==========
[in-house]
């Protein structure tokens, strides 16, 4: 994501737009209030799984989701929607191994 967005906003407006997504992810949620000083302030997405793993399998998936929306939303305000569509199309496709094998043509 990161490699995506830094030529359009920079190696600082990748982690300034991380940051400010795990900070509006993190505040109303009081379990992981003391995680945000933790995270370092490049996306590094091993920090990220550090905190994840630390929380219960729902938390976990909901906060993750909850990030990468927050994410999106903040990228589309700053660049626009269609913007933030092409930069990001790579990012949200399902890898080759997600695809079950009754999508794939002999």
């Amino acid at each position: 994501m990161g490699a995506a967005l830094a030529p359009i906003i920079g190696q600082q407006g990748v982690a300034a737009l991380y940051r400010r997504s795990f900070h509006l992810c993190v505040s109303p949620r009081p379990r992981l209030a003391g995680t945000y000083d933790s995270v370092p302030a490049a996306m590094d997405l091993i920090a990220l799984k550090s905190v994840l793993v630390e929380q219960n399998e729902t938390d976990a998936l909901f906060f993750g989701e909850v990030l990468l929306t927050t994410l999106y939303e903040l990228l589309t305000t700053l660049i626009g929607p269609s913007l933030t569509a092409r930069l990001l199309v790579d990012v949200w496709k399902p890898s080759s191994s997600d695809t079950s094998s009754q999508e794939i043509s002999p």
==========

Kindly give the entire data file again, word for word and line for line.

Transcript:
[in-house]
């Protein structure tokens, strides 16, 4: 994501737009209030799984989701929607191994 967005906003407006997504992810949620000083302030997405793993399998998936929306939303305000569509199309496709094998043509 990161490699995506830094030529359009920079190696600082990748982690300034991380940051400010795990900070509006993190505040109303009081379990992981003391995680945000933790995270370092490049996306590094091993920090990220550090905190994840630390929380219960729902938390976990909901906060993750909850990030990468927050994410999106903040990228589309700053660049626009269609913007933030092409930069990001790579990012949200399902890898080759997600695809079950009754999508794939002999």
């Amino acid at each position: 994501m990161g490699a995506a967005l830094a030529p359009i906003i920079g190696q600082q407006g990748v982690a300034a737009l991380y940051r400010r997504s795990f900070h509006l992810c993190v505040s109303p949620r009081p379990r992981l209030a003391g995680t945000y000083d933790s995270v370092p302030a490049a996306m590094d997405l091993i920090a990220l799984k550090s905190v994840l793993v630390e929380q219960n399998e729902t938390d976990a998936l909901f906060f993750g989701e909850v990030l990468l929306t927050t994410l999106y939303e903040l990228l589309t305000t700053l660049i626009g929607p269609s913007l933030t569509a092409r930069l990001l199309v790579d990012v949200w496709k399902p890898s080759s191994s997600d695809t079950s094998s009754q999508e794939i043509s002999p």